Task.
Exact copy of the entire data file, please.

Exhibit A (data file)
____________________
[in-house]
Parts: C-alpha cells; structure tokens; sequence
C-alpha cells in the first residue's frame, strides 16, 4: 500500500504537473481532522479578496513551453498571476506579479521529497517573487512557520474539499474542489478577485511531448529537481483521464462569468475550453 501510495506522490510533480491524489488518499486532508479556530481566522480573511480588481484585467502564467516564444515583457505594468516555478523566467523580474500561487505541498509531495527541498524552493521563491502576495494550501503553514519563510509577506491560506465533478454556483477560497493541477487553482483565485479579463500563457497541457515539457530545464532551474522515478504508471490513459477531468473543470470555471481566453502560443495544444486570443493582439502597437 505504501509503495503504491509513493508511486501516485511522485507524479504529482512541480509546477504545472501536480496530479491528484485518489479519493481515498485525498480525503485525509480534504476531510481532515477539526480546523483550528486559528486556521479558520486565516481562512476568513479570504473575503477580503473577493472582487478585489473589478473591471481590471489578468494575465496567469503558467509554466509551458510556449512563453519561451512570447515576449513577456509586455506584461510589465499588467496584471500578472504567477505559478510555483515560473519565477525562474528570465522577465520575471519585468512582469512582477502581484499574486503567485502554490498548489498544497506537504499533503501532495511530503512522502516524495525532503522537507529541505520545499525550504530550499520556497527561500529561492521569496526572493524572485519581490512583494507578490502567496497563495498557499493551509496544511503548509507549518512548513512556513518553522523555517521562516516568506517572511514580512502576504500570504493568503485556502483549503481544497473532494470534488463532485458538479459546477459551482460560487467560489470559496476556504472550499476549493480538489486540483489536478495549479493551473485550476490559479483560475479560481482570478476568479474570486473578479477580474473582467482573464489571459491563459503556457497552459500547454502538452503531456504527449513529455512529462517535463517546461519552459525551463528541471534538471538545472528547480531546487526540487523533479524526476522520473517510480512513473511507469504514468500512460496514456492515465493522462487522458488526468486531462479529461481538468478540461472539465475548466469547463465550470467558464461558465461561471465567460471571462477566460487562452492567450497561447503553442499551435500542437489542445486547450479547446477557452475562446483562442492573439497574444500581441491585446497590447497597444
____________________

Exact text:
[in-house]
Parts: C-alpha cells; structure tokens; sequence
C-alpha cells in the first residue's frame, strides 16, 4: 500500500504537473481532522479578496513551453498571476506579479521529497517573487512557520474539499474542489478577485511531448529537481483521464462569468475550453 501510495506522490510533480491524489488518499486532508479556530481566522480573511480588481484585467502564467516564444515583457505594468516555478523566467523580474500561487505541498509531495527541498524552493521563491502576495494550501503553514519563510509577506491560506465533478454556483477560497493541477487553482483565485479579463500563457497541457515539457530545464532551474522515478504508471490513459477531468473543470470555471481566453502560443495544444486570443493582439502597437 505504501509503495503504491509513493508511486501516485511522485507524479504529482512541480509546477504545472501536480496530479491528484485518489479519493481515498485525498480525503485525509480534504476531510481532515477539526480546523483550528486559528486556521479558520486565516481562512476568513479570504473575503477580503473577493472582487478585489473589478473591471481590471489578468494575465496567469503558467509554466509551458510556449512563453519561451512570447515576449513577456509586455506584461510589465499588467496584471500578472504567477505559478510555483515560473519565477525562474528570465522577465520575471519585468512582469512582477502581484499574486503567485502554490498548489498544497506537504499533503501532495511530503512522502516524495525532503522537507529541505520545499525550504530550499520556497527561500529561492521569496526572493524572485519581490512583494507578490502567496497563495498557499493551509496544511503548509507549518512548513512556513518553522523555517521562516516568506517572511514580512502576504500570504493568503485556502483549503481544497473532494470534488463532485458538479459546477459551482460560487467560489470559496476556504472550499476549493480538489486540483489536478495549479493551473485550476490559479483560475479560481482570478476568479474570486473578479477580474473582467482573464489571459491563459503556457497552459500547454502538452503531456504527449513529455512529462517535463517546461519552459525551463528541471534538471538545472528547480531546487526540487523533479524526476522520473517510480512513473511507469504514468500512460496514456492515465493522462487522458488526468486531462479529461481538468478540461472539465475548466469547463465550470467558464461558465461561471465567460471571462477566460487562452492567450497561447503553442499551435500542437489542445486547450479547446477557452475562446483562442492573439497574444500581441491585446497590447497597444